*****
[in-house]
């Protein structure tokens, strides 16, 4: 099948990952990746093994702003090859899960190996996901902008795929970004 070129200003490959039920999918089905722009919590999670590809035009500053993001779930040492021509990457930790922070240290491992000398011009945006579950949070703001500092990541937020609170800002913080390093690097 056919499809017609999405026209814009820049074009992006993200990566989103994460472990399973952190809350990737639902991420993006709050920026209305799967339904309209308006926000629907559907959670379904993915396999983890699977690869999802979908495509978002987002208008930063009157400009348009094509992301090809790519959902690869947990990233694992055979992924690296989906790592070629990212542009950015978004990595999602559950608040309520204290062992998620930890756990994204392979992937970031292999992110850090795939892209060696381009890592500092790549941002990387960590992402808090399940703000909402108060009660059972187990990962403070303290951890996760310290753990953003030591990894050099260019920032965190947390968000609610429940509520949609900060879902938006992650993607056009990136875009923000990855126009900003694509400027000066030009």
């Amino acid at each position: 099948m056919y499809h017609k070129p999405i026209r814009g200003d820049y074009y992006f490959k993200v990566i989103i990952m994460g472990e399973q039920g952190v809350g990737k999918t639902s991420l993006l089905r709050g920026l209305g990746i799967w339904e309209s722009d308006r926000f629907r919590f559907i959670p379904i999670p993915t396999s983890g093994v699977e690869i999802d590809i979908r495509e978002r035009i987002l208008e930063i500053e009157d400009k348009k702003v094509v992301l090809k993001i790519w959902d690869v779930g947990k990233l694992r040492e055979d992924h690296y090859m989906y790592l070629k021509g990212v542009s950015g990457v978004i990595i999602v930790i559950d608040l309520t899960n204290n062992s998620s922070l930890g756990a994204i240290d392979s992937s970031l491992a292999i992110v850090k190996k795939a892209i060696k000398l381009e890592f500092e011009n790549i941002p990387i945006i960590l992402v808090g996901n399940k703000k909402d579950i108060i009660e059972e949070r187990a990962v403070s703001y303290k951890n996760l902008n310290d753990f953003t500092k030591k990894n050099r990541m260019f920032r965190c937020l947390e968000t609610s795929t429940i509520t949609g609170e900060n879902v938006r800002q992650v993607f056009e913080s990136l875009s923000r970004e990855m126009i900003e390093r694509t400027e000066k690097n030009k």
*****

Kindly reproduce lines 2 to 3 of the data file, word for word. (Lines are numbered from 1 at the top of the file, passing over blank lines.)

């Protein structure tokens, strides 16, 4: 099948990952990746093994702003090859899960190996996901902008795929970004 070129200003490959039920999918089905722009919590999670590809035009500053993001779930040492021509990457930790922070240290491992000398011009945006579950949070703001500092990541937020609170800002913080390093690097 056919499809017609999405026209814009820049074009992006993200990566989103994460472990399973952190809350990737639902991420993006709050920026209305799967339904309209308006926000629907559907959670379904993915396999983890699977690869999802979908495509978002987002208008930063009157400009348009094509992301090809790519959902690869947990990233694992055979992924690296989906790592070629990212542009950015978004990595999602559950608040309520204290062992998620930890756990994204392979992937970031292999992110850090795939892209060696381009890592500092790549941002990387960590992402808090399940703000909402108060009660059972187990990962403070303290951890996760310290753990953003030591990894050099260019920032965190947390968000609610429940509520949609900060879902938006992650993607056009990136875009923000990855126009900003694509400027000066030009």
């Amino acid at each position: 099948m056919y499809h017609k070129p999405i026209r814009g200003d820049y074009y992006f490959k993200v990566i989103i990952m994460g472990e399973q039920g952190v809350g990737k999918t639902s991420l993006l089905r709050g920026l209305g990746i799967w339904e309209s722009d308006r926000f629907r919590f559907i959670p379904i999670p993915t396999s983890g093994v699977e690869i999802d590809i979908r495509e978002r035009i987002l208008e930063i500053e009157d400009k348009k702003v094509v992301l090809k993001i790519w959902d690869v779930g947990k990233l694992r040492e055979d992924h690296y090859m989906y790592l070629k021509g990212v542009s950015g990457v978004i990595i999602v930790i559950d608040l309520t899960n204290n062992s998620s922070l930890g756990a994204i240290d392979s992937s970031l491992a292999i992110v850090k190996k795939a892209i060696k000398l381009e890592f500092e011009n790549i941002p990387i945006i960590l992402v808090g996901n399940k703000k909402d579950i108060i009660e059972e949070r187990a990962v403070s703001y303290k951890n996760l902008n310290d753990f953003t500092k030591k990894n050099r990541m260019f920032r965190c937020l947390e968000t609610s795929t429940i509520t949609g609170e900060n879902v938006r800002q992650v993607f056009e913080s990136l875009s923000r970004e990855m126009i900003e390093r694509t400027e000066k690097n030009k």